“…I get to be the leader!… You got to be the leader last time!…No way, its my turn….” Where have you heard those words before? Please don’t answer “In my department” or “During our senior management team meeting!” I would imagine that most of us heard those words when we were kids on the playground, or heard our own kids saying them (or, perhaps we even can remember saying them ourselves). It’s interesting that the driving passion to be a leader is evident even in children and youth. Sometimes you want to interrupt those conversations and say “Hey kids, I am a leader, and trust me, it’s a tough road—stay a follower as long as you can!”
One of the appealing things aspiring young leaders are attracted to is the myth that leaders have power – huge power. They get to call the shots. They can come in when they want, go home when they want and no one challenges them. They get to spend the resources of the company, hire and fire at their discretion – hey, who wouldn’t want that kind of power? So many dream and work towards the goal when someday they will get to rule their own little universe.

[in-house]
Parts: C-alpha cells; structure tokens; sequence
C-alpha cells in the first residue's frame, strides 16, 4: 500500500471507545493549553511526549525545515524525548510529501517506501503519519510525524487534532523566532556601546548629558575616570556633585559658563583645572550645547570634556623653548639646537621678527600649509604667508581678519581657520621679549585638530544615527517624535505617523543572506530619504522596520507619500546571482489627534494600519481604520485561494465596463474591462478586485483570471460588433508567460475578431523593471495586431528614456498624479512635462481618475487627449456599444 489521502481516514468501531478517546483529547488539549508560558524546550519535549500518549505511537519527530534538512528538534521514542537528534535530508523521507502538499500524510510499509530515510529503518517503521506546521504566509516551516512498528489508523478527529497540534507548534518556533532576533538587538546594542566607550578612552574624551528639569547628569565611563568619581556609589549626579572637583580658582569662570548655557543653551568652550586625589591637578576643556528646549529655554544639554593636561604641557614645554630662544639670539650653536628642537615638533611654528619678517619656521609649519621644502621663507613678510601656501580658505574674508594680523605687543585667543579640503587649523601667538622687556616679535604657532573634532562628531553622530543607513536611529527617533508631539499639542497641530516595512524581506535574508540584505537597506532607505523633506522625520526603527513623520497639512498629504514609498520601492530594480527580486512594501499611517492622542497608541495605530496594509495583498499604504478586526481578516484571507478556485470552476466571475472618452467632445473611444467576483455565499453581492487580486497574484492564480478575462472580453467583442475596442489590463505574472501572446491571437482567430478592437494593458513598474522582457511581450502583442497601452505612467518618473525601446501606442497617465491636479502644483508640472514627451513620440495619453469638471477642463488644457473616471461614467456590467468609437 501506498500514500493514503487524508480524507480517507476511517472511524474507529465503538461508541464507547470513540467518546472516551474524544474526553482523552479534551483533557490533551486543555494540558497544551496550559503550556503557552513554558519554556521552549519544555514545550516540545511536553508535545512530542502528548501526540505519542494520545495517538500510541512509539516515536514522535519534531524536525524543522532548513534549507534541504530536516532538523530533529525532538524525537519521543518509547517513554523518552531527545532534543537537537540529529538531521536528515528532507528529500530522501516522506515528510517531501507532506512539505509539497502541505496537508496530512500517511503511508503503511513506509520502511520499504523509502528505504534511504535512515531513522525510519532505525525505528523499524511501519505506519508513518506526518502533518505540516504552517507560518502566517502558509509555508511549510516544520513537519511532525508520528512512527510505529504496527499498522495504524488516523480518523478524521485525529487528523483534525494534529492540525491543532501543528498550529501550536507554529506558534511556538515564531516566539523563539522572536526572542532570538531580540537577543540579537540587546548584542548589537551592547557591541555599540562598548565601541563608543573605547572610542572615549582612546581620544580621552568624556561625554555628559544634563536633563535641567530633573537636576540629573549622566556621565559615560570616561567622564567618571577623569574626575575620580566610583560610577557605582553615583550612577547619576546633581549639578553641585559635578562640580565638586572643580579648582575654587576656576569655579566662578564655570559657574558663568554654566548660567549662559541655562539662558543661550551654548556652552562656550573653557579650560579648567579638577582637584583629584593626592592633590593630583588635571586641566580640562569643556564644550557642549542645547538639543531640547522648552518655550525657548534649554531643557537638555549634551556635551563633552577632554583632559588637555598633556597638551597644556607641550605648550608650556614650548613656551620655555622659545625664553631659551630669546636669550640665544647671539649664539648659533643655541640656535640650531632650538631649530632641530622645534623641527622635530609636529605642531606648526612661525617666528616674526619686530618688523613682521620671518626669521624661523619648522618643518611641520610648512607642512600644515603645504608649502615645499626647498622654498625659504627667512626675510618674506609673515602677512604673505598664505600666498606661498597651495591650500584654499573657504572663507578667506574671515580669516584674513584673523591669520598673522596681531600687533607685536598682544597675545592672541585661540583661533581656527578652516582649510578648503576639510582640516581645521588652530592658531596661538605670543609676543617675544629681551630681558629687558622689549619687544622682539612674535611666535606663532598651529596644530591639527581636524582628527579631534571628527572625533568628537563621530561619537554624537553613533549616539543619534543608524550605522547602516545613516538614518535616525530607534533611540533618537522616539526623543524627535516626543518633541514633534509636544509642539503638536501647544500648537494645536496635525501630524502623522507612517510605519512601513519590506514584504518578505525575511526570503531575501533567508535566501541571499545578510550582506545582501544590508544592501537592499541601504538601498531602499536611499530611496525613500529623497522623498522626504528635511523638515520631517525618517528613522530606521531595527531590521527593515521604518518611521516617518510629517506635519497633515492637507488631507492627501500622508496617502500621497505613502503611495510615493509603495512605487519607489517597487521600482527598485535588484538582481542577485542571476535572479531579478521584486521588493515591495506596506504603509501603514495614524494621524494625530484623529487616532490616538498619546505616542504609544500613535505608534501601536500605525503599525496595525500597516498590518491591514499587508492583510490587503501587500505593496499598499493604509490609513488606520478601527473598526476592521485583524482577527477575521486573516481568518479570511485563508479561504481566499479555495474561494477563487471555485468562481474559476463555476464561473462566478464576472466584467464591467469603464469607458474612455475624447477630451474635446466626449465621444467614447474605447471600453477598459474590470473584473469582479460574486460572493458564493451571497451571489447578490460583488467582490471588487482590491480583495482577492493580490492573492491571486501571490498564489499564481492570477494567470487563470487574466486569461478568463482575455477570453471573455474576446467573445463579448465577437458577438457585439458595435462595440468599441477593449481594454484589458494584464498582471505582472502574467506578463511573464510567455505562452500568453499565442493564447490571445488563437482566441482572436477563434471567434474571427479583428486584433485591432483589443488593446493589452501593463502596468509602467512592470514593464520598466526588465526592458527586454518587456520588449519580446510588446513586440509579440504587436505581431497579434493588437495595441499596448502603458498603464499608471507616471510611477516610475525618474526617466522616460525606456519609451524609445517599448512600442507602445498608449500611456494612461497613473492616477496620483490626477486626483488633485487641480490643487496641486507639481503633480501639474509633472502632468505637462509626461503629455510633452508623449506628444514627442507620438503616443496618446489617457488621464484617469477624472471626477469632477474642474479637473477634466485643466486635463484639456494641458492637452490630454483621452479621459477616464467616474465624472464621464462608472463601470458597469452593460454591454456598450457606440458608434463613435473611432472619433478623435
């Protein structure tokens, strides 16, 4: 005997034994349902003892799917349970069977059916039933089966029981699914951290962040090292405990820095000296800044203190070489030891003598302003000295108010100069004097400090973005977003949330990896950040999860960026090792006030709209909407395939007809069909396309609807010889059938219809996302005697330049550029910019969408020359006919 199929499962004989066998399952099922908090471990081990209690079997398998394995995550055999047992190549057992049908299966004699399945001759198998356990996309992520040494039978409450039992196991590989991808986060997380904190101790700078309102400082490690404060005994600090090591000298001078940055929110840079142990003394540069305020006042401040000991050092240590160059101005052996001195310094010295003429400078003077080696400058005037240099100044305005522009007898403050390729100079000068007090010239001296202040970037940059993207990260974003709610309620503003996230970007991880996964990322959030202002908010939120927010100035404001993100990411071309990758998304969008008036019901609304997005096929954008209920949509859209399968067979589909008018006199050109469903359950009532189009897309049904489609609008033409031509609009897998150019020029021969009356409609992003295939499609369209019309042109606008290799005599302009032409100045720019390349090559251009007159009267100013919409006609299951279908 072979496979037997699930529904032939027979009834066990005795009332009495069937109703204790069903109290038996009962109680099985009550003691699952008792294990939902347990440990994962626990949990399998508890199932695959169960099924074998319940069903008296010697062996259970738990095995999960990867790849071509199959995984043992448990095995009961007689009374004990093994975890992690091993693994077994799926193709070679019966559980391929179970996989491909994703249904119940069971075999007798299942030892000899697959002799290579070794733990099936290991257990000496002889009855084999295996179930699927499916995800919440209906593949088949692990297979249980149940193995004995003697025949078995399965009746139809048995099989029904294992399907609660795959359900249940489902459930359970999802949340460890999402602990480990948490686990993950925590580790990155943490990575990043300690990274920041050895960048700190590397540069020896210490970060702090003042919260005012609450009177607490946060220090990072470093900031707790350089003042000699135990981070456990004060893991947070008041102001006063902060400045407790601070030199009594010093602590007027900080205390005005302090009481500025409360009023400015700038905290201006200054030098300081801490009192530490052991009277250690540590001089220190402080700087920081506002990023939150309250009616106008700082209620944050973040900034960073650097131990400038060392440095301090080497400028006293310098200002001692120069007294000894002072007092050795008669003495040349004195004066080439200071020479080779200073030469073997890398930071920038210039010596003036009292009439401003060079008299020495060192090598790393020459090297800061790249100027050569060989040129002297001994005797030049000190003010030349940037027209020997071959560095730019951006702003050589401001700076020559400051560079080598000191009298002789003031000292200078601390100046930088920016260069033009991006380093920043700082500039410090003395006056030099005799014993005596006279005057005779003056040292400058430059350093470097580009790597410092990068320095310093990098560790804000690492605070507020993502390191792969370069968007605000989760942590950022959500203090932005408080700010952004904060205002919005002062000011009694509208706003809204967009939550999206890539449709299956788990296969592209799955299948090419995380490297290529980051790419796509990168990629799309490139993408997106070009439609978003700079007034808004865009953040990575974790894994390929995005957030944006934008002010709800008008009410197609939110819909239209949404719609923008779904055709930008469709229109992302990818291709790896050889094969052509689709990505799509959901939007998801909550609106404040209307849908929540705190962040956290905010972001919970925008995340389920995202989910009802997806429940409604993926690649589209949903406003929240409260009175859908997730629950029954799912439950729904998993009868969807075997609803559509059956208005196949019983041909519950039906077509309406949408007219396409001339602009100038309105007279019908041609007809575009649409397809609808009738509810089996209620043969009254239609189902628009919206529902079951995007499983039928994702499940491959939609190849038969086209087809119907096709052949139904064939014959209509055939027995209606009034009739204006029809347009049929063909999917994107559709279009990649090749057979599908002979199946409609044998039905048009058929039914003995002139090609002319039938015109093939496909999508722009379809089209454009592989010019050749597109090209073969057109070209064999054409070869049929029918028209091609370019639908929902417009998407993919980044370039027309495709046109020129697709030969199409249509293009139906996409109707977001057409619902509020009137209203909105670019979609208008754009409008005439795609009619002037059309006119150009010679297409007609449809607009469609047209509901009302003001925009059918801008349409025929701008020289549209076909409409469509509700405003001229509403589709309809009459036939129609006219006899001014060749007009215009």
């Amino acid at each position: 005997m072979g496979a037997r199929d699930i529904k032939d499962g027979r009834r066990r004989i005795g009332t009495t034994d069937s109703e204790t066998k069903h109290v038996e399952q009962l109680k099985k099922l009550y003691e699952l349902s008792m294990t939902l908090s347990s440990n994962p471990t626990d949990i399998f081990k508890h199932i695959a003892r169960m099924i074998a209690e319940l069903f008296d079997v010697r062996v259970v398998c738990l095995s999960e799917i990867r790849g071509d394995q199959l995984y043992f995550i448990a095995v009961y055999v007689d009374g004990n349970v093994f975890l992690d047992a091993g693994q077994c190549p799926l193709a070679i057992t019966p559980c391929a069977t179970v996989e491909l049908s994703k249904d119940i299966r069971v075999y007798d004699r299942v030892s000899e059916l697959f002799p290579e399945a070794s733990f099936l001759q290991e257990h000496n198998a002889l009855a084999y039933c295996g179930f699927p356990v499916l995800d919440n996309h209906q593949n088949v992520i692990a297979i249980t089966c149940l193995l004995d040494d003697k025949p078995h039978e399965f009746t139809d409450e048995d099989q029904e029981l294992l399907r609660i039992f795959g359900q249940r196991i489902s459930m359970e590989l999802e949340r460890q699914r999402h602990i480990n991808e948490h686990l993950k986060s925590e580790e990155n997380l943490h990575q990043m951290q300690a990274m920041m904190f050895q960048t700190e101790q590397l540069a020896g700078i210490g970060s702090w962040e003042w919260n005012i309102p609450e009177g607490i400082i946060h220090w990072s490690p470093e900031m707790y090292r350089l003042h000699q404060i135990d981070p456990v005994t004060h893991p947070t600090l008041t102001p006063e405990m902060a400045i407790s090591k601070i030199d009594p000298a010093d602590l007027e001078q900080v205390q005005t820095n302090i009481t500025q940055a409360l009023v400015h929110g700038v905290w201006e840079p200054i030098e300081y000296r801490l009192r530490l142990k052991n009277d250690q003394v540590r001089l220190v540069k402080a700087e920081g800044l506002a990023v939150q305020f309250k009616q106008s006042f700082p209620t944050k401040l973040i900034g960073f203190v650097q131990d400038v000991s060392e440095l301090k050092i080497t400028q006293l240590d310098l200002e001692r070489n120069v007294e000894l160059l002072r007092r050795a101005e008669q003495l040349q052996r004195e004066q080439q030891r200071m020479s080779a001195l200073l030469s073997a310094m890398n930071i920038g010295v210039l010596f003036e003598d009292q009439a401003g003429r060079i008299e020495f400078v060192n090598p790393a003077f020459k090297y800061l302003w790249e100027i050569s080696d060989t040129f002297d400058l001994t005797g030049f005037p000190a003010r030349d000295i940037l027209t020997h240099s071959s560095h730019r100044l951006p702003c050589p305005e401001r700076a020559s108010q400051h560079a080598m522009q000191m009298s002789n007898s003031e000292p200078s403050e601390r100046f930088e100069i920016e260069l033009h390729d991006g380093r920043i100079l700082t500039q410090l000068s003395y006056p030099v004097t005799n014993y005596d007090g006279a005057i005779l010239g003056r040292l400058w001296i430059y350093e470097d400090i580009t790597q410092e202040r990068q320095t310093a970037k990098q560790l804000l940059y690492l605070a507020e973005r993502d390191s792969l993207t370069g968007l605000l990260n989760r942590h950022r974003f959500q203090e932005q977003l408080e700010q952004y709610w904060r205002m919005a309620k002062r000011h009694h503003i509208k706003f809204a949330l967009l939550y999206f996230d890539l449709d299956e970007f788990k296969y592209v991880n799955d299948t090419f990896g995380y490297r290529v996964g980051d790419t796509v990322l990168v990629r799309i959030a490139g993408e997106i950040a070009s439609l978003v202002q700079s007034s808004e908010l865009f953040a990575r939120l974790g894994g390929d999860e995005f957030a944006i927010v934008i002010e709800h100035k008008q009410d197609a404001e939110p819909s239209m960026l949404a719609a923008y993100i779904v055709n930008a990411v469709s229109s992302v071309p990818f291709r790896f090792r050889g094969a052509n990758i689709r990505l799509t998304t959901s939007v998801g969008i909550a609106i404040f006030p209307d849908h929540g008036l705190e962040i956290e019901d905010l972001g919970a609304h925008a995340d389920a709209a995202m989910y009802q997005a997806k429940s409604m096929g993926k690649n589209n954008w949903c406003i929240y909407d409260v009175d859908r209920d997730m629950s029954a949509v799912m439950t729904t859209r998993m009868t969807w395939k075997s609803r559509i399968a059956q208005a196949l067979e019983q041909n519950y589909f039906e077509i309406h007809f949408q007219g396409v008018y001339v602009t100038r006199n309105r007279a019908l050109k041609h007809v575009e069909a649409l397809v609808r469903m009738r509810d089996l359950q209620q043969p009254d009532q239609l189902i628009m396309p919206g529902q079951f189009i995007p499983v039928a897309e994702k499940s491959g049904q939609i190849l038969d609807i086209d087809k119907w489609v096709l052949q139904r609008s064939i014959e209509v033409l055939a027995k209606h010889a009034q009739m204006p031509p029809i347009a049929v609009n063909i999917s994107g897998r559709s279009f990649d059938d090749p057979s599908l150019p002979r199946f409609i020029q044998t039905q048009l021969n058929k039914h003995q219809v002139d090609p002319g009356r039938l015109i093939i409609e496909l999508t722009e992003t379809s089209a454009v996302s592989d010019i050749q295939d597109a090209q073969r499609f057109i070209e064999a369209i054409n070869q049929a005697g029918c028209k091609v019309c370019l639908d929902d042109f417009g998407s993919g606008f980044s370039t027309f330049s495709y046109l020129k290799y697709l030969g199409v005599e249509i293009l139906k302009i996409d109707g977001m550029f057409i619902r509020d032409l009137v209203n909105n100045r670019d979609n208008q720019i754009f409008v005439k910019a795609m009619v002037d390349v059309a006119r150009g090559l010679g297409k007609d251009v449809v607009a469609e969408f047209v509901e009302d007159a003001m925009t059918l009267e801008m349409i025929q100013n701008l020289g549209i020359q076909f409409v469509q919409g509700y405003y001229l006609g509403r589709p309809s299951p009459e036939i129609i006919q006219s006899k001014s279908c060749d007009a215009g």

One of the sobering lessons of leadership is that yes, leaders have a degree of power, but it is not the raw, despotic power devoid of accountability. In fact, most organizations have more mechanisms to hold leaders accountable, not less don’t they? Leaders also carry a moral obligation to their organizations and their communities to make a positive contribution there. And when it comes to subordinates, there is definitely an aspect of accountability that comes into play. Just talk to any leader whose church or ministry is going through hard times, and they will tell you that the thing that keeps them up at night is worrying about all those who depend upon their decisions for a livelihood. Such is the level of accountability attached to the power of leadership.
A verse from the Old Testament that has been one of my favorites when it comes to framing our leadership—especially the exercise of power—is found in Micah 6:18. “He has shown you, O man, what is good and what it is that the Lord requires of you: To do justice, to love mercy, and to walk humbly before God.” Justice is about aligning yourself with a set of values that have fairness, kindness, and self sacrifice at their root. Mercy is the posture that puts others first – true servant leadership. Humility is the careful lifestyle of one who knows that the world doesn’t revolve around him, and that there is a greater level of accountability beyond himself.
We do well to remind our students that great leaders are not made that way by the unrestrained use of power, but rather in their responsible use of their role, recognizing that “responsibility is the true price of greatness” (Winston Churchill)